And prison officials are certain that when MacDonald made his notorious penitentiary break with two fellow prisoners, he skulked nervously in the rear, letting nerveless, gun-happy Ulysses Lauzon, long-term hank robber, and swarthy Nicholas Minelli, Ottawa gunman, take all the chances.
In the early morning darkness, the three convicts in Kingston’s Portsmouth penitentiary had carefully removed previously sawed bars from their cell. They crept warily through the sleeping Big House, tossed prison-built grappling hooks up to the eaves through a nearby window and pulled themselves up on knotted bed sheets. Then, with the same sheets, they lowered themselves from the top of the forbidding grey stone building, scaled the 25-foot outside wall and climbed into a waiting car. The dramatic break—almost unprecedented — put MacDonald back on the front page.
MacDonald was a notorious figure long before the newspapers headlined the escape and the
Windsor bank holdup that followed (two gunmen, suspected to be MacDonald and Lauzon, got $30,000).
Sentenced to Die
NOW 41, he had been arrested 10 times, received sentences totaling 41 years and 30 days (though he only served \‘¿Y¿ years thanks to concurrent terms, appeals, paroles, and his last escape). And he had whimpered for 11 months in the Don jail death cell, waiting to be hanged for the murder of Jimmy Windsor, proprietor of a dance hall just north of Toronto’s city limits.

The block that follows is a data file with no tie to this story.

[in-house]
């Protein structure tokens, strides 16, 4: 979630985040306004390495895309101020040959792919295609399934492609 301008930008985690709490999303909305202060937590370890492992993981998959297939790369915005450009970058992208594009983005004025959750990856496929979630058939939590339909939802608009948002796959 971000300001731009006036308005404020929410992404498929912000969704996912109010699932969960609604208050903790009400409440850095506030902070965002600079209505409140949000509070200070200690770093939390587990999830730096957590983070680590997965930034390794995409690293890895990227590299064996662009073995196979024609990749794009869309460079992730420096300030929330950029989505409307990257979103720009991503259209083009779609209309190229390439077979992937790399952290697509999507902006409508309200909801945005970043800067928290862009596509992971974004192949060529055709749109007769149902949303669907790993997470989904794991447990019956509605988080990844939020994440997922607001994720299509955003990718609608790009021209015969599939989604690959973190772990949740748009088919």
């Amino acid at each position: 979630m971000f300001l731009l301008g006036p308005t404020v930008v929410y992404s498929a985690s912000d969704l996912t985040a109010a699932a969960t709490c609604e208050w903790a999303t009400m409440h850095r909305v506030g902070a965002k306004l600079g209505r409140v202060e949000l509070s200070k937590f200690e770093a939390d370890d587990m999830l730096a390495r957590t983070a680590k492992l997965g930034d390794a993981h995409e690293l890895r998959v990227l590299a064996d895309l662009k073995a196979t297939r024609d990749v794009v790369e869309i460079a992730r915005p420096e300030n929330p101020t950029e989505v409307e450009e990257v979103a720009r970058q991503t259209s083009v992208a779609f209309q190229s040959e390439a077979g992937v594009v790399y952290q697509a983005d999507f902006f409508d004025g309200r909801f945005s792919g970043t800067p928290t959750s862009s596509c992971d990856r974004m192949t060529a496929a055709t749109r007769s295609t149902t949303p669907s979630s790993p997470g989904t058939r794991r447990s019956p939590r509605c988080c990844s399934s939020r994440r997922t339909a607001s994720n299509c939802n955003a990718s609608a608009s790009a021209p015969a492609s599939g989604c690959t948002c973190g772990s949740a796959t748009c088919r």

Mickey was already in jail in the spring of 1939 when they charged him and his brother, Alex, with murder. He was waiting to go to Kingston penitentiary on a two-year sentence for robbery with violence. (He’d held up a bootlegger, beaten
up him and his wife and escaped with $2, a few bottles of liquor and an overcoat.)
Continued on page 46
Public Phony Number One
Continued from page 11
Four masked men had killed Windsor with one .45 calibre bullet before the eyes of his girl friend, two sisters-inlaw and their husbands at seven o’clock on the night of Jan. 7, 1939. Police thought the motive was robbery.
Newspapers headlined the search which went on for weeks. Then Mickey was arrested. At about the same time his brother Alex was jailed following a Port Credit bank robbery. Later both were charged with murder.
The Port Credit robbery gave the police their biggest clue. John Shea, one of three picked up for the bank job, told (hem he was in MacDonald’s apartment when four men returned the night of the Windsor slaying. He turned king’s evidence, testified that Mickey had boasted of firing one shot.